naissance to the Coldwater leads me to think that they cannot blockade that to any great extent with timber. I think we ought to have two powerful rams and one iron-clad ready to send trough as soon as the blockade is cleared out. It would be hazardous to send a large fleet of light transports down the Yazoo until we know what kind of rams and gunboats the rebels have there. If the water does not fall any more, I am satisfied that we can take as large an army down here as we can find transports for: Unless I meet with unforeseen obstacles, I believe I can get a boat through to the Tallahatchee within one week, and I would urge that as soon as we have this Pass clear, a small gunboat be difficult for me to say that the Coldwater is clear, from a land reconnaissance, as there are many places that a land force cannot get to it. I wish very much that you would come down here, as I am anxious to have your opinion. The rebel cavalry that is hovering around I am anxious to run out of the country or capture, and to that end I wish you would send me tomorrow 200 more cavalry. Send them to Moon Lake, and land them half a miles east of Dr. Dowd's plantation, on the north side of the lake, with instructions to proceed to Hunt's Mill, on the Yazoo Pass, where I hope to be by the time they can get there. Have them take two day's rations of all but meat, with their blankets and a plenty of ammunition.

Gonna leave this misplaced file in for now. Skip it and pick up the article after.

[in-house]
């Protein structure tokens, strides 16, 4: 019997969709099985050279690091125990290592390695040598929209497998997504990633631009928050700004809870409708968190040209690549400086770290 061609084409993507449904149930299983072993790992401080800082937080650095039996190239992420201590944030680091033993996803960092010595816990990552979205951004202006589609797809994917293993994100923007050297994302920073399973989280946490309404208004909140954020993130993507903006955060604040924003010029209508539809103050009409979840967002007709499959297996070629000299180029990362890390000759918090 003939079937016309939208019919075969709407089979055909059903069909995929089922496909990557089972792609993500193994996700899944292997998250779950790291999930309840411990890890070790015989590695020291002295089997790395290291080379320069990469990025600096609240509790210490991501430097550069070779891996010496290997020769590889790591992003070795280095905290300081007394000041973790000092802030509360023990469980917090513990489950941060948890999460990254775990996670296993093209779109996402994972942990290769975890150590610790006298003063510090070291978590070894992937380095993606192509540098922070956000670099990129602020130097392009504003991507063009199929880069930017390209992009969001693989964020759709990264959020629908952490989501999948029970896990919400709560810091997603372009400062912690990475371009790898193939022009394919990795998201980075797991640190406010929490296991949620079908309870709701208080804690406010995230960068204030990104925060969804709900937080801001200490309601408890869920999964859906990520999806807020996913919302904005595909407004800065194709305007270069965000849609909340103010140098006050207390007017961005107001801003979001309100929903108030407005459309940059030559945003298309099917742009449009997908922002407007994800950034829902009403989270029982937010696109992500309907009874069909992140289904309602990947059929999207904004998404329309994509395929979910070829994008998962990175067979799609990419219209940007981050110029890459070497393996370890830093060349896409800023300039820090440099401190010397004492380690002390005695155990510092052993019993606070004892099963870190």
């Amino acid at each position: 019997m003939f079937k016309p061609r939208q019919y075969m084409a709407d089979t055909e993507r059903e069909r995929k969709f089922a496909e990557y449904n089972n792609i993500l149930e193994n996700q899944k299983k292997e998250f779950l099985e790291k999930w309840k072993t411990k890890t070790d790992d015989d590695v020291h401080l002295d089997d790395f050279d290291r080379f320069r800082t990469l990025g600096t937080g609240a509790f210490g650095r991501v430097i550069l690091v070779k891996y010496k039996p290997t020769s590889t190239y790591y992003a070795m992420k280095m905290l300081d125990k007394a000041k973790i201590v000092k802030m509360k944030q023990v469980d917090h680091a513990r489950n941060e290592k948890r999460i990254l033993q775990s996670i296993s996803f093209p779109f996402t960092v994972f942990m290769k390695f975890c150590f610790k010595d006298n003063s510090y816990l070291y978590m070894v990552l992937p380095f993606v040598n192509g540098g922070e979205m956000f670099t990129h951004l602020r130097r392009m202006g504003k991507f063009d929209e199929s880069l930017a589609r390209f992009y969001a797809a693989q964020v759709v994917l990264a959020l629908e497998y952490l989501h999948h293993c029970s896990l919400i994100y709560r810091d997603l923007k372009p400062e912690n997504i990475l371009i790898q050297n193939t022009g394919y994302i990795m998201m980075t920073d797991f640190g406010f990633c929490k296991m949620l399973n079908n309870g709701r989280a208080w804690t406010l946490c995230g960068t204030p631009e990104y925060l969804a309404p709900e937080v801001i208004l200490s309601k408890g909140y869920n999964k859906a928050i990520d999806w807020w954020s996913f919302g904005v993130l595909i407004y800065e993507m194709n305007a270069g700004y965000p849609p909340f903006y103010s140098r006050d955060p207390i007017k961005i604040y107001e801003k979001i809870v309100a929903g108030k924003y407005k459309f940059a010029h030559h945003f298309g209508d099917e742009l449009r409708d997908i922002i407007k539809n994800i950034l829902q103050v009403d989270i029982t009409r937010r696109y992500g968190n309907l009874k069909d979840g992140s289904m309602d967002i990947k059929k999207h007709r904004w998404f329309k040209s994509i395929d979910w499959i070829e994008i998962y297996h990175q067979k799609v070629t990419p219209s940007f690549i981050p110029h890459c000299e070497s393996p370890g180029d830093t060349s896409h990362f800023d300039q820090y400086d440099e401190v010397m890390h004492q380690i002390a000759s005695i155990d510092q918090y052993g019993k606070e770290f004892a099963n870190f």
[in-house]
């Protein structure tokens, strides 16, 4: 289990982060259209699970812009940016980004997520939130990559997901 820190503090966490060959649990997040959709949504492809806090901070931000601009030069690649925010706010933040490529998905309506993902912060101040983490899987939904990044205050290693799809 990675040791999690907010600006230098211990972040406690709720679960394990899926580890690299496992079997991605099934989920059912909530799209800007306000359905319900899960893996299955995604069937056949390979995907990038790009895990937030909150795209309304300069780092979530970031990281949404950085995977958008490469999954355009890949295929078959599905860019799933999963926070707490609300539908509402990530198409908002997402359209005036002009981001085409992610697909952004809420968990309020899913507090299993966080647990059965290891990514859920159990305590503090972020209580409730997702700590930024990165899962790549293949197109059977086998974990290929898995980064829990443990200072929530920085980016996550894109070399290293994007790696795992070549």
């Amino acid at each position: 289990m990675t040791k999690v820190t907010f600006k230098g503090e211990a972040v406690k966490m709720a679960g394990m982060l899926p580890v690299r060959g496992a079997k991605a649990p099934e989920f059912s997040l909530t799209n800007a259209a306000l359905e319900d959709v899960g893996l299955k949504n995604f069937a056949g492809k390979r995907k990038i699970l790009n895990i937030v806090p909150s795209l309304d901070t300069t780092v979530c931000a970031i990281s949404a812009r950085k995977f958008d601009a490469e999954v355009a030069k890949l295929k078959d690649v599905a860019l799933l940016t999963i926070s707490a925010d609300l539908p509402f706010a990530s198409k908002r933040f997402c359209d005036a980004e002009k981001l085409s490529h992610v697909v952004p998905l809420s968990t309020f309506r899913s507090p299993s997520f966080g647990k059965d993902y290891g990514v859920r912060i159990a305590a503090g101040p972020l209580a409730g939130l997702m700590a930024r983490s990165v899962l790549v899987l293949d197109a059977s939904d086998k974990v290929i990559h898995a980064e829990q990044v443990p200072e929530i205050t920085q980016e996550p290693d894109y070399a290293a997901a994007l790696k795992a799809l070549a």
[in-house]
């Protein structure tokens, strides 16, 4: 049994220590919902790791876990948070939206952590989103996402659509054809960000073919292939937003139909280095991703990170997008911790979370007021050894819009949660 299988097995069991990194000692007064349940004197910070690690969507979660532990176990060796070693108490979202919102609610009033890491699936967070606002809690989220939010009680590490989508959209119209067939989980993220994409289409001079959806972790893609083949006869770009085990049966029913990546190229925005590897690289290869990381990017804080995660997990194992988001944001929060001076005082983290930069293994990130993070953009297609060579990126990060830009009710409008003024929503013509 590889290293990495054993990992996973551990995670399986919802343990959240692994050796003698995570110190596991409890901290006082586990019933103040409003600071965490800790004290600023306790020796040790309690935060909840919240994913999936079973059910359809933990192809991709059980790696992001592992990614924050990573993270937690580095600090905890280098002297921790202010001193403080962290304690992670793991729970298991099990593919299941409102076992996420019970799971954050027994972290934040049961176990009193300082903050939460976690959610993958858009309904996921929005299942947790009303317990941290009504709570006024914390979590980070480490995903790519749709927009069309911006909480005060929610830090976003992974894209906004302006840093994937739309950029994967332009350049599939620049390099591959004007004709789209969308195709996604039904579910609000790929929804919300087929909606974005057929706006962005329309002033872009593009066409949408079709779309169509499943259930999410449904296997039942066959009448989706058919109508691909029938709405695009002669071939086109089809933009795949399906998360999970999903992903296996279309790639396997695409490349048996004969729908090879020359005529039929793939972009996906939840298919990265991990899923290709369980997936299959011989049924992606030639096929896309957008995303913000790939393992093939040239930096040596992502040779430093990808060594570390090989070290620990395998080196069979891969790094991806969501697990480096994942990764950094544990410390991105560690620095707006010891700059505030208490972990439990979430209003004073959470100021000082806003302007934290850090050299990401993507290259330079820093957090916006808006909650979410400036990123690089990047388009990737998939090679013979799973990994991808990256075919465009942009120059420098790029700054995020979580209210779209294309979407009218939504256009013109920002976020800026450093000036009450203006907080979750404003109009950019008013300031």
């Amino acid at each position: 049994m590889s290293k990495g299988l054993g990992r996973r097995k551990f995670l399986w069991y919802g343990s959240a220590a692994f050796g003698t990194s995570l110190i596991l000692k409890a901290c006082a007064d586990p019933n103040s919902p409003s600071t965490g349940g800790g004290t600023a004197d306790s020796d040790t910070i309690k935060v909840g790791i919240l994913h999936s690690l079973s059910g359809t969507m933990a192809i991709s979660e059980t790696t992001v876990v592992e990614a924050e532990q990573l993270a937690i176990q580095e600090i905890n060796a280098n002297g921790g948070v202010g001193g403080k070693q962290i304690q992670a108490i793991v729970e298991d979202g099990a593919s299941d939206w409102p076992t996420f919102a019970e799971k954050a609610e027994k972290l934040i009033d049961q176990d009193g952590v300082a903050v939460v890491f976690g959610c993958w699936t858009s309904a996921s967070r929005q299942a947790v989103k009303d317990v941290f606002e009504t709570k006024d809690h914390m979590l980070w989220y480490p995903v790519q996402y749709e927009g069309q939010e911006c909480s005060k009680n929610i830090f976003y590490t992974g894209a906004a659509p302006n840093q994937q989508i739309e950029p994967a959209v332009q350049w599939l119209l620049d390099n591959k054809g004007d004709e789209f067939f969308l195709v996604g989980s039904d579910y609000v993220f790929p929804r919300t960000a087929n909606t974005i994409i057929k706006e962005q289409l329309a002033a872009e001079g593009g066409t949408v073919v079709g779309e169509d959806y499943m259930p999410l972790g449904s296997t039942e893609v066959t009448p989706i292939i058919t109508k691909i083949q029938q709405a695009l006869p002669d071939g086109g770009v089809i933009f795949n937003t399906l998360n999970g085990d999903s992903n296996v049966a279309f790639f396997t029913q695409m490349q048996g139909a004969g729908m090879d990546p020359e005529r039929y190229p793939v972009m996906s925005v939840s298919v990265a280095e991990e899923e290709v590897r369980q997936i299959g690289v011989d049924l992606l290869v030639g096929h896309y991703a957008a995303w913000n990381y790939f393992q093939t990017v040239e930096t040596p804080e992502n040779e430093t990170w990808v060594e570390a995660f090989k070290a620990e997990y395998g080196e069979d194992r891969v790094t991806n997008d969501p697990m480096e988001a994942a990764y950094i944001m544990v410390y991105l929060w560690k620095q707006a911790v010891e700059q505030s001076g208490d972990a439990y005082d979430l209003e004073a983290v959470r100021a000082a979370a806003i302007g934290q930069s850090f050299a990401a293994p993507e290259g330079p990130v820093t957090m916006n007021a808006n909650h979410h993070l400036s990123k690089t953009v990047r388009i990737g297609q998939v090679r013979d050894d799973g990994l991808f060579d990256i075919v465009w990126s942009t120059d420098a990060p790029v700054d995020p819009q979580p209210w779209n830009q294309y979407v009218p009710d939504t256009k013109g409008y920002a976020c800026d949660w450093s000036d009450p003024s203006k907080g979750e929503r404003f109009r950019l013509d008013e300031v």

The men I have here I wish to retain until this job is done, and I have promised them that a paymaster shall remain at Helena until they can get back, and I request that you will see that it is so.
I am, general, your obedient servant,
C. C. WASHBURN,
Brigadier General B. M. PRENTISS,
Commanding District of Eastern Arkansas, Helena.
P. S. - In sending me cavalry, I wish you would see that an officer of a rank not less than a major is sent. I should like to have either Lieutenant-Colonel Wood, First Indiana Cavalry, or Major Walker, FIFTH Kansas. If you can hasten this matter so that this cavalry shall reach Hunt's Mills tomorrow night, I shall be glad.
[Inclosure Number 2.]
YAZOO PASS, February 16, 1863.
GENERAL: Since writing you a few moments since, it has occurred to me that we might throw the enemy off his guard. I wish you would contrive to have it telegraphed to the Associated Press about as follows, viz:
"The attempt to open the Yazoo Pass is likely to prove an entire failure. After expending great labor to remove the obstructions placed in it by the rebels, it is found impossible to open it except for the very smallest kind of boats. Besides, the rapid fall of water, it is reported, has caught a number of boats in the Pass, which, unless strongly guarded, are liable to be destroyed. "
Such a dispatch would find its way to Vicksburg in two days after it was published in the Eastern papers.
C. C. WASHBURN,